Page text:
One item to ponder for ALL of us: As our culture has become more urban, we’re finding less and less of the younger generations taking up hunting compared to past generations. I think its part of our responsibility as hunters and conservationists to help “pay it forward”, if you will, to encourage our future generations to keep the hunting heritage alive and healthy.
Just because the newer and/or younger generations may not know how to skin game properly (for example) may not be because they choose not to learn – it may be simply that they may not have had previous exposure. I’m sure that none of us came out of the womb knowing how to properly field dress our first buck – I’m guessing someone had to show and teach each and every one of us.
We should accept the role of ambassadors to this incredible, commonly shared passion we all know as hunting. Being be too quick to judge and look down our noses at others who may not know or understand the total hunting experience could potentially alienate new generations from ever making the effort to understand. Instead, we need to take the time to help teach and expose them so they can learn, experience it and be in a position to teach their future generations…
I’m ok to let the more novice hunters foster their passion for hunting with less physically demanding hunts. It will only feed their fire…and they too will want to explore a more authentic adventure.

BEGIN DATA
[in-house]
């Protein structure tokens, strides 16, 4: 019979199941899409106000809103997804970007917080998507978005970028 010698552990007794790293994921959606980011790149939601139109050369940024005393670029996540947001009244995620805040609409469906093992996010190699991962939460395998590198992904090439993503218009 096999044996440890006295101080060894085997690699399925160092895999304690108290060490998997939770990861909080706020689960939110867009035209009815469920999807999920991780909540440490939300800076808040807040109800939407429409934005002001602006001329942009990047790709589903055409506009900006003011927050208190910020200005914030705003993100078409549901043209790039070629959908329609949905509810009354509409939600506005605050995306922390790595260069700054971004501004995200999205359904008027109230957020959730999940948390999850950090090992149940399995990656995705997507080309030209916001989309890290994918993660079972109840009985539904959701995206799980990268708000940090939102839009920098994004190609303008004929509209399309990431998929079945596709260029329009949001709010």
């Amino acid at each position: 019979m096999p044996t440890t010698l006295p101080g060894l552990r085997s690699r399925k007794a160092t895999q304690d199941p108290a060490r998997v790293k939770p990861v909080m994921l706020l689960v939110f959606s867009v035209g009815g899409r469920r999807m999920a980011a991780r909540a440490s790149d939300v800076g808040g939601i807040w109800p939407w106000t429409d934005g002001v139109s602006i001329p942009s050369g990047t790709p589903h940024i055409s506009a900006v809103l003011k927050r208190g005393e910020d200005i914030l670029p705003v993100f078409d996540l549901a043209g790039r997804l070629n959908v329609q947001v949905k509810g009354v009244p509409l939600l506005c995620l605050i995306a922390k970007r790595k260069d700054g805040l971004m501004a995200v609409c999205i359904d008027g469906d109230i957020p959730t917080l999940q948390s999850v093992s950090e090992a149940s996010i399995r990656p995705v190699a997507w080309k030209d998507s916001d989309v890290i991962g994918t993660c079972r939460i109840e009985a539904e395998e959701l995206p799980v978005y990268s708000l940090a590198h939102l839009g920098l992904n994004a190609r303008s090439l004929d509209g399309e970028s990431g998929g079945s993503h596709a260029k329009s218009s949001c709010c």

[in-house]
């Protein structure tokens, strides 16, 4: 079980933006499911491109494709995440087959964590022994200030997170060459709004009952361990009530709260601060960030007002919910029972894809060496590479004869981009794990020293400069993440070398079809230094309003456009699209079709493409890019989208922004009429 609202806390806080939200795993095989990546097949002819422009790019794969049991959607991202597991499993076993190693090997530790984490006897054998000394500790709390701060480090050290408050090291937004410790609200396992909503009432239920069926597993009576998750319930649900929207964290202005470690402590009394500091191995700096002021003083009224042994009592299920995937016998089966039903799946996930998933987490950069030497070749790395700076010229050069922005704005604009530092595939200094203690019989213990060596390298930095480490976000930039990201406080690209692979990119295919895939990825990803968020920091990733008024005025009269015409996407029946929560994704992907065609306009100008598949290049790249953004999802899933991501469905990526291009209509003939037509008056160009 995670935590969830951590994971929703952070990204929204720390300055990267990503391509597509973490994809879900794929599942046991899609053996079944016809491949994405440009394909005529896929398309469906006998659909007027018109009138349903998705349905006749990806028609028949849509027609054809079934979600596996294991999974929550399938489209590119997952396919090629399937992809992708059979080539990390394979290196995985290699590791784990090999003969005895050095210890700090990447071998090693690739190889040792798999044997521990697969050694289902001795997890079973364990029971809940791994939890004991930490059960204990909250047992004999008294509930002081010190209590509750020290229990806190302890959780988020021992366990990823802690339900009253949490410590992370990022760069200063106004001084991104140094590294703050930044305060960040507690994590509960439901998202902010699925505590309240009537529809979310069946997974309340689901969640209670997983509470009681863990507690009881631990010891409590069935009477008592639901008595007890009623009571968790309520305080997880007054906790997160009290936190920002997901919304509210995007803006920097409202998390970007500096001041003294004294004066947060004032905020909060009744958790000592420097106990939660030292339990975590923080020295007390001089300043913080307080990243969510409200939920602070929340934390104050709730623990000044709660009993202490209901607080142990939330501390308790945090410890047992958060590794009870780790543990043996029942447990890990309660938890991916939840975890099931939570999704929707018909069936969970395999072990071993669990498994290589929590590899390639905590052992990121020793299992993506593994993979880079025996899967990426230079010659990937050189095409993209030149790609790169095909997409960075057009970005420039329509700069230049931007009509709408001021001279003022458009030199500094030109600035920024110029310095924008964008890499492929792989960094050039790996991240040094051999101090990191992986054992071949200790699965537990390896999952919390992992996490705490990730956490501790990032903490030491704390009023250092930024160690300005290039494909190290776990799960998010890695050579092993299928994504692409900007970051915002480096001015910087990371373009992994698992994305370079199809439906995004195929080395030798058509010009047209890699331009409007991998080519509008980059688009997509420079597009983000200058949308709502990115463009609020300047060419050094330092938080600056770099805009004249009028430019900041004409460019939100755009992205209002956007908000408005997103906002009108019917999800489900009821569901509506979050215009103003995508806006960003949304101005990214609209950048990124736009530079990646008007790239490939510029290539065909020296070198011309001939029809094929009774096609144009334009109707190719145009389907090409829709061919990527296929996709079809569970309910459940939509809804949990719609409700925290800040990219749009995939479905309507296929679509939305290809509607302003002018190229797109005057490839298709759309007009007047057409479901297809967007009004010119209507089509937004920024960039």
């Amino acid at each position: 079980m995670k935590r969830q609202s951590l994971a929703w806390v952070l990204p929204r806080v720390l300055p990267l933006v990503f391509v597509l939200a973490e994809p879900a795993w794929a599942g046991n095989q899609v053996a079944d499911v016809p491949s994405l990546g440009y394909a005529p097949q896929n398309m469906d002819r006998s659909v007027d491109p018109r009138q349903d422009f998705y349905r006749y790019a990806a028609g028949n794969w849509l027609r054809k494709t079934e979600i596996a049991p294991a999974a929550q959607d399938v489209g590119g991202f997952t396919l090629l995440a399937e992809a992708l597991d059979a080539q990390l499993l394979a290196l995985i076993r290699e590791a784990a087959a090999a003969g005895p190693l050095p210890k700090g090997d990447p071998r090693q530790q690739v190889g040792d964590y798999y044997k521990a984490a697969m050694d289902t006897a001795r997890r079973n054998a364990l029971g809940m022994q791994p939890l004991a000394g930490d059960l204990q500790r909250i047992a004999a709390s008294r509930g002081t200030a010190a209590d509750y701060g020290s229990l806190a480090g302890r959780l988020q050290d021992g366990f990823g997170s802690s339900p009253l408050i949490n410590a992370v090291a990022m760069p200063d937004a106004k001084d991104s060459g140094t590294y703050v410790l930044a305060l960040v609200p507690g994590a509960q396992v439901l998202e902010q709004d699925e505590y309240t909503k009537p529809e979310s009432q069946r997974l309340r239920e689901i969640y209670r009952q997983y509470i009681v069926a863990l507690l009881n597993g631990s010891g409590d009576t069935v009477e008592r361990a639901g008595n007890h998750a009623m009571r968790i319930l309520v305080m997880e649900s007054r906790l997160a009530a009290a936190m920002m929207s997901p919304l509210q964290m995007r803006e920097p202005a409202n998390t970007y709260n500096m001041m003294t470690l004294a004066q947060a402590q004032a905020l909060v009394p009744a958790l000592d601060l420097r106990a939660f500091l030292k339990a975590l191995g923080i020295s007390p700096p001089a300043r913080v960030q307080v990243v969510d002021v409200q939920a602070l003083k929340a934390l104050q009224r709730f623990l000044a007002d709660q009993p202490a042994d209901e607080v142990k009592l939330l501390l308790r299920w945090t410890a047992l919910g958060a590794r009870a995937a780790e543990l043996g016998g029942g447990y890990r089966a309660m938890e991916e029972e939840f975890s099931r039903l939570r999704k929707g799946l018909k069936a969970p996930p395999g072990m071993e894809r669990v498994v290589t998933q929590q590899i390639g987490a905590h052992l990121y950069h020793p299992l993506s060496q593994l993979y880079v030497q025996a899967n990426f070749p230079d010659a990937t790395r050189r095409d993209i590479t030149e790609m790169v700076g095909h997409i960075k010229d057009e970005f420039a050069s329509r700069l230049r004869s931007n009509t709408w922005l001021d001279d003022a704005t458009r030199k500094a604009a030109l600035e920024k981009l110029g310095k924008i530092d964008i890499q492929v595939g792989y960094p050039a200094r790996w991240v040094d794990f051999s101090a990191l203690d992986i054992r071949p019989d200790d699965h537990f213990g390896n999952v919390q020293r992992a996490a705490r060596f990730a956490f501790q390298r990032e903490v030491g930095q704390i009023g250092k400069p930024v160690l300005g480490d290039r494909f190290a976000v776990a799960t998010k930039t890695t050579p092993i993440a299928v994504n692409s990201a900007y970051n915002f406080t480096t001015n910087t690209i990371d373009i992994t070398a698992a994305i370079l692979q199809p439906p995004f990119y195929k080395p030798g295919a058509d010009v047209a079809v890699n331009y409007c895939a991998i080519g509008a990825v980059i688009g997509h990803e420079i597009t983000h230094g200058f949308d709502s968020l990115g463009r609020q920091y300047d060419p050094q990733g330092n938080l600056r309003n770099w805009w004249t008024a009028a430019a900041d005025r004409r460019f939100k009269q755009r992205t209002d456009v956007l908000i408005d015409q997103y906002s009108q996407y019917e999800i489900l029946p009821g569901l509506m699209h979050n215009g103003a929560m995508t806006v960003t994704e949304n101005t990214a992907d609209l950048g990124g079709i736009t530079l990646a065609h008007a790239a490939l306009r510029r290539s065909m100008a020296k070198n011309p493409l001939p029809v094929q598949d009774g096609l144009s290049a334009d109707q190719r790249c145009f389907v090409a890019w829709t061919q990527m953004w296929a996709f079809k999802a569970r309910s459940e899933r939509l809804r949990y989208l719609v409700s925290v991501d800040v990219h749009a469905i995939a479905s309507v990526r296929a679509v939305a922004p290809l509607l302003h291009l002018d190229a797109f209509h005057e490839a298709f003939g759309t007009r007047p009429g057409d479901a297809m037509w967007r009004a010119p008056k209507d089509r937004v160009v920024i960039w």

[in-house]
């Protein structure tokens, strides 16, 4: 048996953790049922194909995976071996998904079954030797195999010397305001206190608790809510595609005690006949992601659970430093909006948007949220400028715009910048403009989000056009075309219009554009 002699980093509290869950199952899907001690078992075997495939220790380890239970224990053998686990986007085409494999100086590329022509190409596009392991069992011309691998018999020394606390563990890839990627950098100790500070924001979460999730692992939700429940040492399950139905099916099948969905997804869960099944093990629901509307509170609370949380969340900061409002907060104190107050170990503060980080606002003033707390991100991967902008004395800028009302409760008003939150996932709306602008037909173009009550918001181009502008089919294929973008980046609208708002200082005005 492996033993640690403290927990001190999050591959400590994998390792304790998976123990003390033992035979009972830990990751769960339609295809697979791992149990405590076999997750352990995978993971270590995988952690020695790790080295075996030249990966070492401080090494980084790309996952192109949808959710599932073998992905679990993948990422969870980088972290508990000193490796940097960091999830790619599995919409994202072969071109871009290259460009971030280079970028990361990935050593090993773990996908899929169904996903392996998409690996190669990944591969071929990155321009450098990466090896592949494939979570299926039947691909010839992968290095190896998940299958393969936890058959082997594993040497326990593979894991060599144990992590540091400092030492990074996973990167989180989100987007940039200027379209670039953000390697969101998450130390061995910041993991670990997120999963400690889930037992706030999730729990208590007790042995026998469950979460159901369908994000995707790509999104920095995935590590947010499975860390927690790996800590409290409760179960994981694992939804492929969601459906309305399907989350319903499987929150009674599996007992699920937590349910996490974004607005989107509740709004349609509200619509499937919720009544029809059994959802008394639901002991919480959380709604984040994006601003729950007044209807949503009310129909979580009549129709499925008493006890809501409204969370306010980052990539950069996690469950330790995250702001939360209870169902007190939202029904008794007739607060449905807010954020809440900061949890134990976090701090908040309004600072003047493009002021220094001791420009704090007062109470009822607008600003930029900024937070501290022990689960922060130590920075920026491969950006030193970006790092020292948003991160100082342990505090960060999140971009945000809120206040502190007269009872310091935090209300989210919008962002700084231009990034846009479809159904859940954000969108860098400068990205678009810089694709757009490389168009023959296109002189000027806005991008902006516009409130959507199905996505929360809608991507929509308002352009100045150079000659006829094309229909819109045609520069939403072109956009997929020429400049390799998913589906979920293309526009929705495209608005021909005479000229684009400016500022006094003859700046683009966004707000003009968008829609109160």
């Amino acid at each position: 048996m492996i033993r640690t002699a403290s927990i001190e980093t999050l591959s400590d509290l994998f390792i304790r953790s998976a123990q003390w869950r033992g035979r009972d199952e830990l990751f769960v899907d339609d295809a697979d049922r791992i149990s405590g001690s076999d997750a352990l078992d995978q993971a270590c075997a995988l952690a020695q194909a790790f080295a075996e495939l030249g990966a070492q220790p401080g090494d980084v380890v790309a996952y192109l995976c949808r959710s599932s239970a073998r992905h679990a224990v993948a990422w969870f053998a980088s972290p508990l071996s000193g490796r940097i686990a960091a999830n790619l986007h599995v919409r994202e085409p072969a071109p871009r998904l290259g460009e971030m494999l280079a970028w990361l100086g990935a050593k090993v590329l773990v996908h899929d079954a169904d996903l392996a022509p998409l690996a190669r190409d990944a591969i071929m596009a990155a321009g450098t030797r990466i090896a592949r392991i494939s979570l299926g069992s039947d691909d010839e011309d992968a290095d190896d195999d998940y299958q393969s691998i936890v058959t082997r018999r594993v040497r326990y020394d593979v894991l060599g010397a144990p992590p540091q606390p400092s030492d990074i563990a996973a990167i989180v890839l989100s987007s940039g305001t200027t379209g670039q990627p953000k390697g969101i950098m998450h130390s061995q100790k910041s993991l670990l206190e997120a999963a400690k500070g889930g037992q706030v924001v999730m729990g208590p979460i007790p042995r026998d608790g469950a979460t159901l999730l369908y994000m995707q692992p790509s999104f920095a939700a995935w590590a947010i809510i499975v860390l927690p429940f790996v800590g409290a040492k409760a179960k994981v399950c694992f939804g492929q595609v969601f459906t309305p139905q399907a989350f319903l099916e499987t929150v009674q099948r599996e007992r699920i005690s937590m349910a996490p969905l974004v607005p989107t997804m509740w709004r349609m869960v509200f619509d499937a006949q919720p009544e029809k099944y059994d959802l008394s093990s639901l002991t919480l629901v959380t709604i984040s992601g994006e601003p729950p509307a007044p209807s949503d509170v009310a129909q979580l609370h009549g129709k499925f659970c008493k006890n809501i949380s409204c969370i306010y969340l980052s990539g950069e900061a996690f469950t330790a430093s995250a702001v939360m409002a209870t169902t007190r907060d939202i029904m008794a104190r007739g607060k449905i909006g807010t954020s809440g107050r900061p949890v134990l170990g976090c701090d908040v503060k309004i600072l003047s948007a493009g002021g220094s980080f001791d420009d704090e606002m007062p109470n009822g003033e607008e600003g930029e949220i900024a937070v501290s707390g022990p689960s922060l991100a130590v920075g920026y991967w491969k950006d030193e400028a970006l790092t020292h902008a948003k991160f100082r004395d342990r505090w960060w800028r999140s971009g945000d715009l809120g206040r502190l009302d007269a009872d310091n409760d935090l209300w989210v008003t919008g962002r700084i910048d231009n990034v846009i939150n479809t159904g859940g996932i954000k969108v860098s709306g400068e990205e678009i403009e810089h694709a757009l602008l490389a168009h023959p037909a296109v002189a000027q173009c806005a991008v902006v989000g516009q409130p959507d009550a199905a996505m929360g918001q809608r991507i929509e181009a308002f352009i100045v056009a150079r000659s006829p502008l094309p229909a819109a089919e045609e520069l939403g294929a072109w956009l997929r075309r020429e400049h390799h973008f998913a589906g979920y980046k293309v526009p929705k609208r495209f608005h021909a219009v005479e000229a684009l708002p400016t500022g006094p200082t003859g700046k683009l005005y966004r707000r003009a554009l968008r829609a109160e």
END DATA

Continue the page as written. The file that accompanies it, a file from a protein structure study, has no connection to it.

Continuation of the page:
Thanks and keep the heritage alive!
07-01-2009, 07:13 AM #9
I am young by most accounts, coming in at 29 years old. I grew up in the north country of Wisconsin and spent most of my days stomping through the woods. I spent the entire deer season camped in the woods. Being tired, hungry or cold was just part of the human condition. If I didn't kill meat to eat, then I didn't eat meat.
Five years ago I moved to New Orleans and this big city drives me insane daily. I get to escape to the north country only for a few weeks a year now and it is never long enough. When I get in the car to head back to the airport and city ,after a long vacation in the north, I am full of the blackest gloom that I ever feel.
The only way to keep my sanity in the city is to keep planning out hunting and fishing vacations to remote places. Acquiring the gear I need and honing my skills is therapy.
Thankyou for the post Sky. I agree with you, how many people know how to find their location with a map and compass anymore?
07-01-2009, 07:22 AM #10
I don't think people take the time to realize that they are living like caged animals. Lazily laying around waiting to be fed. The eyes are a dead give away... when you look directly at them you see there is no fire inside. Only when you place a wild animal next to a caged animal can you see that they are really 2 different species.
07-01-2009, 07:50 AM #11
husb0023..........I agree with you entirely. I am the same. I live where there are hardly any people to begin with and my idea of a holiday is to go where there are even fewer. Your comparison of big cities and caged animals is spot on. The problem is that there are fewer and fewer people like you who have a rural background. I just read a statistic this morning that even here in Canada MORE than 4 out of 5 people live in urban centers.